Tuesday, 17 April 2012


My vision-impaired pupil has a birthday today.

She is very 'zipped up'. Her face shows no emotion most of the time, and it's hard to get her to 'let go'. This is partly a result of her impairment, as she hasn't had the visual clues a young child needs to learn how to express herself physically. And partly as a result of a difficult family background. It can make working with her quite challenging (is she engaged, interested, comfortable, 'present'?). The trick is to get her to laugh - tell her a joke, take the mickey out of a school situation, say something she's not expecting to hear. Then she opens up like a flower.

I've made her a lavender bird from an antique damask table napkin. The other side is lovely soft vintage feed-sack quilting. He has a red wing and some hand-embroidery. My student will be able to feel the shape, and to enjoy the scent of lavender. The embroidery will add texture, and it will be interesting to find out whether the feed-sack side feels different to her from the damask side.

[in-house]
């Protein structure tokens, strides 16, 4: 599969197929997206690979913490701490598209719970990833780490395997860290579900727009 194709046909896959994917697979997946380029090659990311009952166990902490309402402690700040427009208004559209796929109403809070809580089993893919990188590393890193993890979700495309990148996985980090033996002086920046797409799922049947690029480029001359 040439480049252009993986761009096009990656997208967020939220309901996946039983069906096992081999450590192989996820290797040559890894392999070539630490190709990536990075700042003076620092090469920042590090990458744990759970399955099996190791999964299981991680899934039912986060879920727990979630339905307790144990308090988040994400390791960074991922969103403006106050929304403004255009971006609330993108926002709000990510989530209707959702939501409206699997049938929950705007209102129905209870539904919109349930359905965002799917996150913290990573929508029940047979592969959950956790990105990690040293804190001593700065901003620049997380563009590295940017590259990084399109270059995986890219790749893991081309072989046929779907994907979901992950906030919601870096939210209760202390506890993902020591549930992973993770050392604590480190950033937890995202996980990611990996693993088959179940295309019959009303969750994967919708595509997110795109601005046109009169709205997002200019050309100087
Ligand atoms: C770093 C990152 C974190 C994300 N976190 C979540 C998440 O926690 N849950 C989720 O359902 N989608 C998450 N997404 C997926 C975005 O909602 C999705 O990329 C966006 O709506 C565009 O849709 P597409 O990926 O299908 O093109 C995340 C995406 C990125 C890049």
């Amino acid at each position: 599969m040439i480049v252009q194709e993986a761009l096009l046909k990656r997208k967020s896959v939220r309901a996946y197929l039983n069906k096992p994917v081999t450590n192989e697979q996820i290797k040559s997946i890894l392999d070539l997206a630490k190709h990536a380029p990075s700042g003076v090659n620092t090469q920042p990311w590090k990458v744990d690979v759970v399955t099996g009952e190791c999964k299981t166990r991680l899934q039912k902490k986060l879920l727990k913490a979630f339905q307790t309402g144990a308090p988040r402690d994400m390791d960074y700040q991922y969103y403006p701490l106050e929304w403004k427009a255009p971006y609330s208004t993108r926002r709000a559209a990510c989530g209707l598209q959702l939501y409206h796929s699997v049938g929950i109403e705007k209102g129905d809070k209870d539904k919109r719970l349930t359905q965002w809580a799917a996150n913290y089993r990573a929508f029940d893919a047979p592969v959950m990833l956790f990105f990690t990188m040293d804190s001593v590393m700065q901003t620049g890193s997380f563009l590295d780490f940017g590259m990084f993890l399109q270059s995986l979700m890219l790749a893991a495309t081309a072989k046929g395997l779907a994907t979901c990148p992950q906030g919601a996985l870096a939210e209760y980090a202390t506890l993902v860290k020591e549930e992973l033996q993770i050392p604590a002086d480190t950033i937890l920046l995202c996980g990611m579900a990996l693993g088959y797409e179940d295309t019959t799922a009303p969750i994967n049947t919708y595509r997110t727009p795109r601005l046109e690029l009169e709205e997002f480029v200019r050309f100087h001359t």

In science today a student (year 7) asked a question about sleep. Is the reason we sleep at night because the sun has gone and so we don't get any energy from it to keep us awake. "No,' said the teacher. 'When it's dark it's time for you to rest, and time for the sun to rest too!' What? From a science teacher? He did go on to explain about the solar system … but I'm afraid the damage was done by then. Teachers must be  be so careful what they say!


  1. It's interesting and true, isn't it, that babies and children need mirroring to learn how to interact. I love the idea of your pupil opening up like a flower when you come at her from an unexpected angle. I'll bet she loved the bird you made her. Who wouldn't?

  2. Yes! I was puzzled about the lack of response to emotive issues in lessons (eg English, sad stories etc). But when you think of how much visual interaction there is between parents and babies - all that wide eyed girning parents do to mimic surprise, happiness etc - a visually impaired child will miss out on all these visual clues. The spontaneity of humour is a definite plus here!